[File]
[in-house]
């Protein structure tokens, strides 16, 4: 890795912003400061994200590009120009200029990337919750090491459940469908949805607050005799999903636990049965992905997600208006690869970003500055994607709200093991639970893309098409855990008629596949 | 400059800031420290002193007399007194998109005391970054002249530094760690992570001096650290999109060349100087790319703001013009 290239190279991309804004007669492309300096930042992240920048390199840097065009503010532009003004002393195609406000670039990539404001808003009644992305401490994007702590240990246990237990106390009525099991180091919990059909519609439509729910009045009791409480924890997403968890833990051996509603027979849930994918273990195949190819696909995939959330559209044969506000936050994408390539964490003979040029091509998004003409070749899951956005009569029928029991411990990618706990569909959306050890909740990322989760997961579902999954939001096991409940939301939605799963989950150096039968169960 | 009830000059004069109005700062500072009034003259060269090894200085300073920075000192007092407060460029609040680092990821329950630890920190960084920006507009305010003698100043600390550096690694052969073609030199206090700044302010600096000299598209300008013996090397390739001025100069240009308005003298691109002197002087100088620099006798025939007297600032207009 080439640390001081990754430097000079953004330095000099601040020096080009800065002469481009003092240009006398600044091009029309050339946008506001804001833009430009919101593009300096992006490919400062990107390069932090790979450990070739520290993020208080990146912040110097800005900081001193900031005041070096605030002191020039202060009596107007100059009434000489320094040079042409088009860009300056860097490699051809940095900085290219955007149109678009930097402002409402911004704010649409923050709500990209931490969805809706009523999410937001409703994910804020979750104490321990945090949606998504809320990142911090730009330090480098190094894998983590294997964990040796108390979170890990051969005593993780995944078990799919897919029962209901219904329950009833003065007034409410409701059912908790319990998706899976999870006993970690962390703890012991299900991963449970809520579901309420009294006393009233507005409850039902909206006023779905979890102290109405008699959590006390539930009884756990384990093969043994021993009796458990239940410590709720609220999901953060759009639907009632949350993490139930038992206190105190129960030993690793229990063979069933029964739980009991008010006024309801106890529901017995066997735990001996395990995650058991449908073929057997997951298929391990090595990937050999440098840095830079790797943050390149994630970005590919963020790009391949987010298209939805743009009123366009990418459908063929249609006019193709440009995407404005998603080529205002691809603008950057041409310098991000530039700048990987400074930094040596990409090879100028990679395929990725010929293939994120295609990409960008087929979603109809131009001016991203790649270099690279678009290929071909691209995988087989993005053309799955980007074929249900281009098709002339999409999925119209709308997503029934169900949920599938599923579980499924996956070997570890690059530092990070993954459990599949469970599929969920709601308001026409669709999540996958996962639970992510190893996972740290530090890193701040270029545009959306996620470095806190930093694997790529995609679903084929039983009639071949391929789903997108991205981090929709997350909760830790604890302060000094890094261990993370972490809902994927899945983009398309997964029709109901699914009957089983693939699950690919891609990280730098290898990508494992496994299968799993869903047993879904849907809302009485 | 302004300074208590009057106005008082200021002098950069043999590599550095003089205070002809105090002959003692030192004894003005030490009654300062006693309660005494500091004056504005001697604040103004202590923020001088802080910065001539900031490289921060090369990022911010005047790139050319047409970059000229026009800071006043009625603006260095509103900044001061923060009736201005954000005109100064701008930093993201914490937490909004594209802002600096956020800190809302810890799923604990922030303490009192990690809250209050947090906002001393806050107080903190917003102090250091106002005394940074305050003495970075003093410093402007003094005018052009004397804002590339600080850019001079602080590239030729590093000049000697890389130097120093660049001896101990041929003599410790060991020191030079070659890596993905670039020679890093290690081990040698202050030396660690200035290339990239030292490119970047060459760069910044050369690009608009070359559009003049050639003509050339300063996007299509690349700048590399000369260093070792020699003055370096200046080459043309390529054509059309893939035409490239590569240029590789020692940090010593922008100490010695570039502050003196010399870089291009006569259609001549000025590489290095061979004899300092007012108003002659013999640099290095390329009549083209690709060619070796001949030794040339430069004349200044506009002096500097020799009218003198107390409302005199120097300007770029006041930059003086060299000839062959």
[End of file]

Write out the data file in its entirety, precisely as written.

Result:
[in-house]
């Protein structure tokens, strides 16, 4: 890795912003400061994200590009120009200029990337919750090491459940469908949805607050005799999903636990049965992905997600208006690869970003500055994607709200093991639970893309098409855990008629596949 | 400059800031420290002193007399007194998109005391970054002249530094760690992570001096650290999109060349100087790319703001013009 290239190279991309804004007669492309300096930042992240920048390199840097065009503010532009003004002393195609406000670039990539404001808003009644992305401490994007702590240990246990237990106390009525099991180091919990059909519609439509729910009045009791409480924890997403968890833990051996509603027979849930994918273990195949190819696909995939959330559209044969506000936050994408390539964490003979040029091509998004003409070749899951956005009569029928029991411990990618706990569909959306050890909740990322989760997961579902999954939001096991409940939301939605799963989950150096039968169960 | 009830000059004069109005700062500072009034003259060269090894200085300073920075000192007092407060460029609040680092990821329950630890920190960084920006507009305010003698100043600390550096690694052969073609030199206090700044302010600096000299598209300008013996090397390739001025100069240009308005003298691109002197002087100088620099006798025939007297600032207009 080439640390001081990754430097000079953004330095000099601040020096080009800065002469481009003092240009006398600044091009029309050339946008506001804001833009430009919101593009300096992006490919400062990107390069932090790979450990070739520290993020208080990146912040110097800005900081001193900031005041070096605030002191020039202060009596107007100059009434000489320094040079042409088009860009300056860097490699051809940095900085290219955007149109678009930097402002409402911004704010649409923050709500990209931490969805809706009523999410937001409703994910804020979750104490321990945090949606998504809320990142911090730009330090480098190094894998983590294997964990040796108390979170890990051969005593993780995944078990799919897919029962209901219904329950009833003065007034409410409701059912908790319990998706899976999870006993970690962390703890012991299900991963449970809520579901309420009294006393009233507005409850039902909206006023779905979890102290109405008699959590006390539930009884756990384990093969043994021993009796458990239940410590709720609220999901953060759009639907009632949350993490139930038992206190105190129960030993690793229990063979069933029964739980009991008010006024309801106890529901017995066997735990001996395990995650058991449908073929057997997951298929391990090595990937050999440098840095830079790797943050390149994630970005590919963020790009391949987010298209939805743009009123366009990418459908063929249609006019193709440009995407404005998603080529205002691809603008950057041409310098991000530039700048990987400074930094040596990409090879100028990679395929990725010929293939994120295609990409960008087929979603109809131009001016991203790649270099690279678009290929071909691209995988087989993005053309799955980007074929249900281009098709002339999409999925119209709308997503029934169900949920599938599923579980499924996956070997570890690059530092990070993954459990599949469970599929969920709601308001026409669709999540996958996962639970992510190893996972740290530090890193701040270029545009959306996620470095806190930093694997790529995609679903084929039983009639071949391929789903997108991205981090929709997350909760830790604890302060000094890094261990993370972490809902994927899945983009398309997964029709109901699914009957089983693939699950690919891609990280730098290898990508494992496994299968799993869903047993879904849907809302009485 | 302004300074208590009057106005008082200021002098950069043999590599550095003089205070002809105090002959003692030192004894003005030490009654300062006693309660005494500091004056504005001697604040103004202590923020001088802080910065001539900031490289921060090369990022911010005047790139050319047409970059000229026009800071006043009625603006260095509103900044001061923060009736201005954000005109100064701008930093993201914490937490909004594209802002600096956020800190809302810890799923604990922030303490009192990690809250209050947090906002001393806050107080903190917003102090250091106002005394940074305050003495970075003093410093402007003094005018052009004397804002590339600080850019001079602080590239030729590093000049000697890389130097120093660049001896101990041929003599410790060991020191030079070659890596993905670039020679890093290690081990040698202050030396660690200035290339990239030292490119970047060459760069910044050369690009608009070359559009003049050639003509050339300063996007299509690349700048590399000369260093070792020699003055370096200046080459043309390529054509059309893939035409490239590569240029590789020692940090010593922008100490010695570039502050003196010399870089291009006569259609001549000025590489290095061979004899300092007012108003002659013999640099290095390329009549083209690709060619070796001949030794040339430069004349200044506009002096500097020799009218003198107390409302005199120097300007770029006041930059003086060299000839062959």